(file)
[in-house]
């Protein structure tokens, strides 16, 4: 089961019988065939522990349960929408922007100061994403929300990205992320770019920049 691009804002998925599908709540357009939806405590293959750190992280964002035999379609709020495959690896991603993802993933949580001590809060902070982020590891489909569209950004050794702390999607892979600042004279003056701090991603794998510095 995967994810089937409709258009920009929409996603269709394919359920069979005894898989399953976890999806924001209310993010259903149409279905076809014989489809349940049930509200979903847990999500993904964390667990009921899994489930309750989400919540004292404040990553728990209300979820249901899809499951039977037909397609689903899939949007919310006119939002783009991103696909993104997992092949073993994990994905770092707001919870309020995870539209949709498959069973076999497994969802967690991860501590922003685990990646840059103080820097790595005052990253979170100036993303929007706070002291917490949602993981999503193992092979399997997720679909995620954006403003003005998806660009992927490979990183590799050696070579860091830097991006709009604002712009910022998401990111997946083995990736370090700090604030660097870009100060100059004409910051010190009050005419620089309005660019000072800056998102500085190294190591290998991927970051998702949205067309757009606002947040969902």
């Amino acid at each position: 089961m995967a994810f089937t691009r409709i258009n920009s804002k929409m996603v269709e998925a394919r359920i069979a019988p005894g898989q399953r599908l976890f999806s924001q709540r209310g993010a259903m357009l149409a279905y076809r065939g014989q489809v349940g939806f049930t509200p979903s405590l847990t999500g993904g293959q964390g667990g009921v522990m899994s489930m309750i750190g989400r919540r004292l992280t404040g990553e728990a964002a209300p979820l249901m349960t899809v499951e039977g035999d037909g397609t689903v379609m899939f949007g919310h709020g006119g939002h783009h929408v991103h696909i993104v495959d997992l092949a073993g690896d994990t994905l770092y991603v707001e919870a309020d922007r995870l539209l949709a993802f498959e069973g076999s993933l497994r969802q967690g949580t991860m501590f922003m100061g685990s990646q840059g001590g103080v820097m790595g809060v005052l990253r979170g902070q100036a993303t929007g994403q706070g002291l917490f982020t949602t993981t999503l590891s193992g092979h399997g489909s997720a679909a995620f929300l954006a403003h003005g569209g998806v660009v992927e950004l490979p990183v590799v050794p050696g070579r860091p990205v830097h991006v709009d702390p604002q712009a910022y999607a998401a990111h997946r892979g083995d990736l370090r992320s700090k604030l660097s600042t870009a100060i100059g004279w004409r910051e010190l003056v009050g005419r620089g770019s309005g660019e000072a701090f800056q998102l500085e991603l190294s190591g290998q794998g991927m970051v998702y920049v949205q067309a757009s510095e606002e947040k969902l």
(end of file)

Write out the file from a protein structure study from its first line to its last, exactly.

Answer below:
[in-house]
């Protein structure tokens, strides 16, 4: 089961019988065939522990349960929408922007100061994403929300990205992320770019920049 691009804002998925599908709540357009939806405590293959750190992280964002035999379609709020495959690896991603993802993933949580001590809060902070982020590891489909569209950004050794702390999607892979600042004279003056701090991603794998510095 995967994810089937409709258009920009929409996603269709394919359920069979005894898989399953976890999806924001209310993010259903149409279905076809014989489809349940049930509200979903847990999500993904964390667990009921899994489930309750989400919540004292404040990553728990209300979820249901899809499951039977037909397609689903899939949007919310006119939002783009991103696909993104997992092949073993994990994905770092707001919870309020995870539209949709498959069973076999497994969802967690991860501590922003685990990646840059103080820097790595005052990253979170100036993303929007706070002291917490949602993981999503193992092979399997997720679909995620954006403003003005998806660009992927490979990183590799050696070579860091830097991006709009604002712009910022998401990111997946083995990736370090700090604030660097870009100060100059004409910051010190009050005419620089309005660019000072800056998102500085190294190591290998991927970051998702949205067309757009606002947040969902």
């Amino acid at each position: 089961m995967a994810f089937t691009r409709i258009n920009s804002k929409m996603v269709e998925a394919r359920i069979a019988p005894g898989q399953r599908l976890f999806s924001q709540r209310g993010a259903m357009l149409a279905y076809r065939g014989q489809v349940g939806f049930t509200p979903s405590l847990t999500g993904g293959q964390g667990g009921v522990m899994s489930m309750i750190g989400r919540r004292l992280t404040g990553e728990a964002a209300p979820l249901m349960t899809v499951e039977g035999d037909g397609t689903v379609m899939f949007g919310h709020g006119g939002h783009h929408v991103h696909i993104v495959d997992l092949a073993g690896d994990t994905l770092y991603v707001e919870a309020d922007r995870l539209l949709a993802f498959e069973g076999s993933l497994r969802q967690g949580t991860m501590f922003m100061g685990s990646q840059g001590g103080v820097m790595g809060v005052l990253r979170g902070q100036a993303t929007g994403q706070g002291l917490f982020t949602t993981t999503l590891s193992g092979h399997g489909s997720a679909a995620f929300l954006a403003h003005g569209g998806v660009v992927e950004l490979p990183v590799v050794p050696g070579r860091p990205v830097h991006v709009d702390p604002q712009a910022y999607a998401a990111h997946r892979g083995d990736l370090r992320s700090k604030l660097s600042t870009a100060i100059g004279w004409r910051e010190l003056v009050g005419r620089g770019s309005g660019e000072a701090f800056q998102l500085e991603l190294s190591g290998q794998g991927m970051v998702y920049v949205q067309a757009s510095e606002e947040k969902l």